The aging Maddux had been as responsible for the Cubs' struggles as anyone else this season, but he performed courageously during the recent skid. He pitched well against the Mets in New York, and with the Cubs straining to mount any sort of offense he slapped a single and immediately stole second. (A tip of the hat to my buddy Brian for reminding me of that quixotic exploit.) The Cubs lost that game 2-0, but after falling behind the Cards by the same score, Maddux didn't need to do everything himself. The Cubs scored in almost every inning, and Maddux went on to a complete-game 11-4 victory. Was it a last gasp?

They looked even better the next day. They scored early, and starter Carlos Zambrano pitched a shutout through six innings. The Cubs added a few insurance runs while Roberto Novoa and Kerry Wood--shifted to short stints out of the bullpen to preserve his tender arm--extended the shutout. Ryan Dempster made things interesting in the ninth, giving up a run with the help of Jeromy Burnitz, who fell down on a fly to right, but the final was 4-1.

Asked how a team could lose eight in a row, then convincingly beat the best team in the league twice, Zambrano shrugged his shoulders and said, "I can't explain. It's weird. . . . Baseball's like that. Baseball's weird."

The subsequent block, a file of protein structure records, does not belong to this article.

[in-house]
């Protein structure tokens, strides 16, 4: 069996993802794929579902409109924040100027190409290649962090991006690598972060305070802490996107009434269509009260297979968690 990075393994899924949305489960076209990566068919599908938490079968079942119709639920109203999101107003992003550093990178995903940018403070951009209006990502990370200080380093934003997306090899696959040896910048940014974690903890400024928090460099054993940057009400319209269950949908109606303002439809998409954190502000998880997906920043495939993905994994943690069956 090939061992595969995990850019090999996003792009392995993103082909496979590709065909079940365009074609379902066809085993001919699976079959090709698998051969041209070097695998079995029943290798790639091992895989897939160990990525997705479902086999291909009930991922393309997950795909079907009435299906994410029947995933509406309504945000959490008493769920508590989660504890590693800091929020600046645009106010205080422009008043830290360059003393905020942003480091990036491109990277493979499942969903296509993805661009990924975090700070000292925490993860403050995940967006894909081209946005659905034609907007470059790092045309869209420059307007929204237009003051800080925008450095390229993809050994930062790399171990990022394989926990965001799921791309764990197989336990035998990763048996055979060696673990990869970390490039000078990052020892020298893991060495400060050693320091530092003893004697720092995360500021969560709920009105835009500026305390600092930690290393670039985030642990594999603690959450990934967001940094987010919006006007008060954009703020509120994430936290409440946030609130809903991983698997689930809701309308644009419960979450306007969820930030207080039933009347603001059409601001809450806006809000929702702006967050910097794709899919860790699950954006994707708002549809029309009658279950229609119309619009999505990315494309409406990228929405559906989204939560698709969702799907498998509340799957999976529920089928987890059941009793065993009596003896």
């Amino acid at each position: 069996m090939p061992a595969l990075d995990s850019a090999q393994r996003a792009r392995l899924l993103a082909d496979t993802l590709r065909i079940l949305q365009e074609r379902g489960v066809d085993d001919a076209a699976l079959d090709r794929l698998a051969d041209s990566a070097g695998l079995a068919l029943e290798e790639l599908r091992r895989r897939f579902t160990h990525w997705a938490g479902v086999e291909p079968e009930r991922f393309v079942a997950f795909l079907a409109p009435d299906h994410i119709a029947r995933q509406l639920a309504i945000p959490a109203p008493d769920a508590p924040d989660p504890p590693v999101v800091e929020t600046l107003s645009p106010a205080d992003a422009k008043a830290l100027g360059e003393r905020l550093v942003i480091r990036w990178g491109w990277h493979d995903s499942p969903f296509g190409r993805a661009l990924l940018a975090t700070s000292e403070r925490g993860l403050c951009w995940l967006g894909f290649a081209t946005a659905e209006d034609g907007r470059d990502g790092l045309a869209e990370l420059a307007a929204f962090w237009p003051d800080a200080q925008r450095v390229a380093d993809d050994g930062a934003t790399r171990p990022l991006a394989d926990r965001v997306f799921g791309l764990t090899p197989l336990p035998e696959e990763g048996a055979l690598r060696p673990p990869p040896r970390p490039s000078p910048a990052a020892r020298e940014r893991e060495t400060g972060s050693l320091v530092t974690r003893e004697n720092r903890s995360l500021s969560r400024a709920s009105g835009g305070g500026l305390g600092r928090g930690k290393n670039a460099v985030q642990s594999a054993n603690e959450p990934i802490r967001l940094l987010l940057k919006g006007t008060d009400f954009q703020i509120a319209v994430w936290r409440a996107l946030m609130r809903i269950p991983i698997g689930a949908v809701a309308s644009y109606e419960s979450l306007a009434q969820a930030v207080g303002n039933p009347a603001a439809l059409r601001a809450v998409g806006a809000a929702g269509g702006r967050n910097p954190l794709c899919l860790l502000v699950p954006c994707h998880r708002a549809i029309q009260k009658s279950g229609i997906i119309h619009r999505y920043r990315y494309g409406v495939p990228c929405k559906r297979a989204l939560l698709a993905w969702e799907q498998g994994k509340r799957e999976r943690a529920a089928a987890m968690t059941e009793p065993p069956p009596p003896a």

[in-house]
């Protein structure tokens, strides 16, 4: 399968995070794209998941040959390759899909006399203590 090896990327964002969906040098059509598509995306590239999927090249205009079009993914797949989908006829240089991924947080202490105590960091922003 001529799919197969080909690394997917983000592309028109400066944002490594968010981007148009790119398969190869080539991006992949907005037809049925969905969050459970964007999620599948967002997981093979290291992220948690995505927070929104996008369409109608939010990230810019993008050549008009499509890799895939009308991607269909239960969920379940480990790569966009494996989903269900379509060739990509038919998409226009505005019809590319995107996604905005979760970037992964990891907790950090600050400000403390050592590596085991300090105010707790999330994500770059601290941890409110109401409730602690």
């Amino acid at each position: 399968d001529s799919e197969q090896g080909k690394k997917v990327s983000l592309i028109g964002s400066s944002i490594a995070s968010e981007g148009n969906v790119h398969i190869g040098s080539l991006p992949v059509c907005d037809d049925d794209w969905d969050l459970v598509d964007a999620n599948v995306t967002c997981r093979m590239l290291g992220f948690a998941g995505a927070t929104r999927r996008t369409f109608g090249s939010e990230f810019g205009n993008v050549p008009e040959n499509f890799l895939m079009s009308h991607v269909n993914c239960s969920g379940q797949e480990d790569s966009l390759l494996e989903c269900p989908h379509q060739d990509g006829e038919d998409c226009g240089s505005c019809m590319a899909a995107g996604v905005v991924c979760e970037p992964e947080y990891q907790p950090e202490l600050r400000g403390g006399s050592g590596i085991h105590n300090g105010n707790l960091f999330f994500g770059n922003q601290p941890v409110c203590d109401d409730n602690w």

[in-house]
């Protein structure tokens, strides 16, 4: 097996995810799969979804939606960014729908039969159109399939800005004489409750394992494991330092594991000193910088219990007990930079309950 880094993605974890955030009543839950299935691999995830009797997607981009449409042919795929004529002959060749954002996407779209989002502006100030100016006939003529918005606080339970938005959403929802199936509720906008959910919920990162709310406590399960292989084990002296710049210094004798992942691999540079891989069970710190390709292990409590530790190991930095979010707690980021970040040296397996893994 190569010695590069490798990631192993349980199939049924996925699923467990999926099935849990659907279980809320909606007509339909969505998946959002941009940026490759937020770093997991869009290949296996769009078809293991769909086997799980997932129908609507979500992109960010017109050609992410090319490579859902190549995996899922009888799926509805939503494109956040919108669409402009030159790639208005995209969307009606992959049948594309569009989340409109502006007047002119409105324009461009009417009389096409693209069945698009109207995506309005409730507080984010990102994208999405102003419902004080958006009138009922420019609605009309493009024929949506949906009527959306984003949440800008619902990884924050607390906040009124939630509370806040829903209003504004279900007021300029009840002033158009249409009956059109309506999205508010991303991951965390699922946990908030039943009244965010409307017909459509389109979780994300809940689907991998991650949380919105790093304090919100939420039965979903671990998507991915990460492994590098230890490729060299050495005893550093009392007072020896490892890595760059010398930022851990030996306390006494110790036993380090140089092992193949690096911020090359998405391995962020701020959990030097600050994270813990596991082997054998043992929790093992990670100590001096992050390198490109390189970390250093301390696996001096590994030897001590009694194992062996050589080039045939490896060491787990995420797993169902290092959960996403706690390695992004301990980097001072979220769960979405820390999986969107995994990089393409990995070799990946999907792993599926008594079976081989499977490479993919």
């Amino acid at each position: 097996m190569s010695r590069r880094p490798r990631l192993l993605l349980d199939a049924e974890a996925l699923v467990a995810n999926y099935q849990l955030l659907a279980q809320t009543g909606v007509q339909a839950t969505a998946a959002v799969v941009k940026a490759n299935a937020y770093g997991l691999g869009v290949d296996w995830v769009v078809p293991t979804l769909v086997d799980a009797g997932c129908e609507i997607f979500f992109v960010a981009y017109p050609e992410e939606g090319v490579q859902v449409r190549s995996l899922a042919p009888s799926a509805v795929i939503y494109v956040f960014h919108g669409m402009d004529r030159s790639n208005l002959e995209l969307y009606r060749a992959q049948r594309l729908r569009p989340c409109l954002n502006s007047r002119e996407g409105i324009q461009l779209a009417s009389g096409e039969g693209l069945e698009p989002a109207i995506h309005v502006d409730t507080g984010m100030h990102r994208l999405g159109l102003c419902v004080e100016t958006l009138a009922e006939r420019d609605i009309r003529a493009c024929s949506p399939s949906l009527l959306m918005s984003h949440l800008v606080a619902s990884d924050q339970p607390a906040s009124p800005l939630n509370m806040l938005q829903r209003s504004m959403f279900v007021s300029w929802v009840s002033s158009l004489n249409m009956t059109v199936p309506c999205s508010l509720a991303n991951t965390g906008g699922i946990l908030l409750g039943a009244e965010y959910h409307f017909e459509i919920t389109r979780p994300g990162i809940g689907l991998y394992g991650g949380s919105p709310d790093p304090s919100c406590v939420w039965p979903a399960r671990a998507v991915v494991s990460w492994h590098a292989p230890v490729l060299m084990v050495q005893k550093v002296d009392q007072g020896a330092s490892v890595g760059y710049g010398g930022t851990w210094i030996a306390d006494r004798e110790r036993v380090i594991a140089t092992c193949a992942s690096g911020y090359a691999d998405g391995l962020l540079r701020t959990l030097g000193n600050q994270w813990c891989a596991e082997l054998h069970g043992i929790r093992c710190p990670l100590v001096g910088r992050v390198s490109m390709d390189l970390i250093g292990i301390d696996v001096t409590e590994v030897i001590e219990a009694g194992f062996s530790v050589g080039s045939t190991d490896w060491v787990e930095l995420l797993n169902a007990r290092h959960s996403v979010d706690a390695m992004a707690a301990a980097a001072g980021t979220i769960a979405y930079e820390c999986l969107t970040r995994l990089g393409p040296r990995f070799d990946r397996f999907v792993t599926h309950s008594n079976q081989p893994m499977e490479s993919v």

"Baseball's funny that way," added catcher Michael Barrett. Outside the park, Ronnie "Woo Woo" Wickers was swinging a rubber cardinal over his head from a string, as a Cubs fan in a "Flip the Birds" T-shirt watched admiringly. It was mass amnesia, as if no one remembered the Cubs were still 17 games behind the Cardinals, as if--as so often happens with the Bears and the Green Bay Packers--hatred of the archrivals and glee at beating them superseded that minor detail.

The Cards saved face for themselves and for their abundant fans in the stands with a win Saturday behind their ace, Chris Carpenter, but the Cubs, again inexplicably, won the series finale Sunday. Prior again squandered a 3-1 lead, but before he departed the Cubs went back in front on a two-run pinch-hit single by Jose Macias, Wood pitched two great innings of relief, and Dempster again gave up a run but preserved the win, 5-4.

Keep in mind the victory still left the Cubs four games under .500, 17 games behind the Cards, and six and a half behind the Astros in the wild-card race. Yet Cubs fans exulted, engorged by the retreat of the red-clad Saint Louis fans (many headed home before the Sunday-night finale). In truth, the series was like a dying patient's last lucid smile, all the more poignant for its demonstration of the season that might have been.

Art accompanying story in printed newspaper (not available in this archive): photo/Jamie Squire--Getty Images.